SDG7 logo at COP26

SDG7 takeaways from COP26


COP26 has ended with the Glasgow Climate Pact calling on all 197 countries to accelerate efforts on climate action, keeping the hope of capping global warming at 1.5 degrees alive with new and updated NDC and net-zero commitments. Experts agree that this Pact is not enough and that we need much more ambition, finance, and action in this decade to have a fighting chance at achieving net-zero by 2050. 

However, all hope is not lost. Over the course of two weeks, we saw several instances of raised ambition from governments and the private sector, committed to accelerating climate action and just transitions.

More specifically, on the main stage on Energy Day and at the SDG7 Pavilion, for the first time, we saw clear commitments focused on energy – the largest contributor to emissions and an important contributor to the blueprint for a sustainable and more prosperous future for all. An important signal was sent in simply having an SDG7 Pavilion for the first time at a COP, which was hosted by Sustainable Energy for All (SEforALL) in partnership with the Global Energy Alliance for People and Planet (GEAPP) and with the support of the UN. While we still have a long way to go, and there is disappointment and frustration at the final outcome, especially by climate-vulnerable countries already dealing with the effects of climate change, here are seven ways in which COP26 has left us poised for action, putting us on a pathway to achieving SDG7 by 2030 and a cleaner, healthier planet by mid-century.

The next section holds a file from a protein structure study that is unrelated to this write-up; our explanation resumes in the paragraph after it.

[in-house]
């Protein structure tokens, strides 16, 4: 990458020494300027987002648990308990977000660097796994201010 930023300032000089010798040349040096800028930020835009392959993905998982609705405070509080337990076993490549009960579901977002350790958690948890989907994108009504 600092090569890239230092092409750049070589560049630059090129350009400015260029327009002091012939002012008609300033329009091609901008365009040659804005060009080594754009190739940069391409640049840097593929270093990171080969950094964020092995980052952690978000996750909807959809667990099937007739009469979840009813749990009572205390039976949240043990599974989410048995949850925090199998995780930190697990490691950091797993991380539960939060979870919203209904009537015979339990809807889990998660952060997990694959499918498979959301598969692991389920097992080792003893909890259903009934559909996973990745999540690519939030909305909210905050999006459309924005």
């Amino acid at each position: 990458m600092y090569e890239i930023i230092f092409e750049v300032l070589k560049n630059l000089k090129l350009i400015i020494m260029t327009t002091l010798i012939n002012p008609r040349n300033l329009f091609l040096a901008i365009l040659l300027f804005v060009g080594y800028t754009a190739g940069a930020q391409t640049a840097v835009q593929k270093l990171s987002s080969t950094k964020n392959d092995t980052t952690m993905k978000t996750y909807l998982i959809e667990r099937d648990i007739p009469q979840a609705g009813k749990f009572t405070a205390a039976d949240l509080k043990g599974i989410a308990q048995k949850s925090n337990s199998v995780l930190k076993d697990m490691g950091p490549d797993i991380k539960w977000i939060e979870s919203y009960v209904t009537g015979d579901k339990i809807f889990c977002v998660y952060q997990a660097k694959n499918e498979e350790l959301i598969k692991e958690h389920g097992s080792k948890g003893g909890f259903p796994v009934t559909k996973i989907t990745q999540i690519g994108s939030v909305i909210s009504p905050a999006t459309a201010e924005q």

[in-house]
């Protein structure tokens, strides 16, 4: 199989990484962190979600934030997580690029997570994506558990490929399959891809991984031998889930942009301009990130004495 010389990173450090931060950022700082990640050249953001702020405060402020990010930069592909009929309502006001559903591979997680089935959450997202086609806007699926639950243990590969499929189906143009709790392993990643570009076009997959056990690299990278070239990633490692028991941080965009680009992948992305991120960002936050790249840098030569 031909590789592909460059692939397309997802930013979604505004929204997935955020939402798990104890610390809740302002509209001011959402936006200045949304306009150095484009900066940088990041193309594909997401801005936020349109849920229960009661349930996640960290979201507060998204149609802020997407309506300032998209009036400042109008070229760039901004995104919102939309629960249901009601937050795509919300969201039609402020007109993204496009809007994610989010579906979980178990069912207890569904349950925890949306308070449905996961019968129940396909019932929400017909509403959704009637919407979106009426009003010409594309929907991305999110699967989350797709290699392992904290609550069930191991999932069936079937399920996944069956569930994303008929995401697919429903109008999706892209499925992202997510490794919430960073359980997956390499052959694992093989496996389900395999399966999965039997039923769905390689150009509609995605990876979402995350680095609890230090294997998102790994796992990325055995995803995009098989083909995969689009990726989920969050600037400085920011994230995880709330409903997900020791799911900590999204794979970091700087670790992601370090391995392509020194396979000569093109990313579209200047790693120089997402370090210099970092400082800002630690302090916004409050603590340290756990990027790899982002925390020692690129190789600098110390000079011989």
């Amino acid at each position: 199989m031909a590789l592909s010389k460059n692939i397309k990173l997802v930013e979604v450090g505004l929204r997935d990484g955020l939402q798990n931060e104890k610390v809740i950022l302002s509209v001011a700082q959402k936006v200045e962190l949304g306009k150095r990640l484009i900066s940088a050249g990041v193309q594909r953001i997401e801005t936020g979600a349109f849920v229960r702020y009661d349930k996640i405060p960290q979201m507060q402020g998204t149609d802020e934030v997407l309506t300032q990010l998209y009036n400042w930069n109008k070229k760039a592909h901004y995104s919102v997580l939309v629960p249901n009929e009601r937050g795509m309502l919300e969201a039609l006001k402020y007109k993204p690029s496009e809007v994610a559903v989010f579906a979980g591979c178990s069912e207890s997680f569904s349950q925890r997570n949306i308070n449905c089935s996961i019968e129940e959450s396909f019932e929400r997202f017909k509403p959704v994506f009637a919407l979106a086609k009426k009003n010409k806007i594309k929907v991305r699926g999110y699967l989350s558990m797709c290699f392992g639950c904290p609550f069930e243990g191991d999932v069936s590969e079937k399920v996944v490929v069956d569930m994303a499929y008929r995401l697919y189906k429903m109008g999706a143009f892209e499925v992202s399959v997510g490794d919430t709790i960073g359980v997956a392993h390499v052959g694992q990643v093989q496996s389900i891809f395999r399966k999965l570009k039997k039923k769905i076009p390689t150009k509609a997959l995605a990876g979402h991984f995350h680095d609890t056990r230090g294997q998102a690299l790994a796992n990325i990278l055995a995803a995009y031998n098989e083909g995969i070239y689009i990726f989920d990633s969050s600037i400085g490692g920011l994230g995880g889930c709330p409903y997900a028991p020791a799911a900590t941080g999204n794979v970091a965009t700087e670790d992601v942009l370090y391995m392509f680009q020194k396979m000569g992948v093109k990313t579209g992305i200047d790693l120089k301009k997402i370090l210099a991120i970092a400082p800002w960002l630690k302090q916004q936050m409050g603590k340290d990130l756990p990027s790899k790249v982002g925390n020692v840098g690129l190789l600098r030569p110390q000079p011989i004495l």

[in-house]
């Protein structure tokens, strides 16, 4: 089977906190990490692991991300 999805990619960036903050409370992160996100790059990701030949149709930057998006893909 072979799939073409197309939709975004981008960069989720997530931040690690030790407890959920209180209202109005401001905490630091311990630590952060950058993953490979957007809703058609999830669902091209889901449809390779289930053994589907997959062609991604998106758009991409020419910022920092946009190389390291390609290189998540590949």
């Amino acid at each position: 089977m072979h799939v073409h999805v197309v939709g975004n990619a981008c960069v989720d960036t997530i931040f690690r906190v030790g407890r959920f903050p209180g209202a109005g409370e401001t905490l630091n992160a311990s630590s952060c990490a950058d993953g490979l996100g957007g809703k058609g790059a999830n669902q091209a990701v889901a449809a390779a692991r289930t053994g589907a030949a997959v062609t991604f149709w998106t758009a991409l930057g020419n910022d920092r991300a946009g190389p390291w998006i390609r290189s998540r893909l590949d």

1. Elevating the conversation on clean energy and energy access

For many, COP26 represented a turning point. With less than 9 years to make deep emissions cuts and deliver on SDG7, countries were asked to think long and hard to deliver ambitious updated NDCs – and energy systems were crucial to these commitments. Earlier in the year, at the UN High-level Dialogue on Energy convened by the UN Secretary-General, countries, companies, and other stakeholders were asked to make clear, trackable commitments in the form of Energy Compacts.

And at the SDG7 Pavilion, SEforALL, GEAPP and other partners sustained this urgency and continued to elevate the conversation around the importance of action on SDG7 and its critical impact on achieving net-zero targets. In addition, a dedicated and main stage Energy Day put the focus on the critical role of clean energy transitions that encompass energy access goals within the climate action agenda.

The Global Roadmap for Accelerated SDG7 Action in Support of the 2030 Agenda for Sustainable Development and the Paris Agreement on Climate Change officially released by UN Secretary-General, António Guterres, on the side-lines of COP26 was another milestone demonstrating unequivocal support for clean energy as the golden thread tying our collective climate and development goals together.

2. Ensuring a just and equitable energy transition

A critical piece of COP26 negotiations focused on balancing the need for developing and emerging countries to respond to the aspirations of their populations by providing sufficient and reliable energy for development with ensuring an energy transition that would put the world on a pathway to net-zero before it’s too late.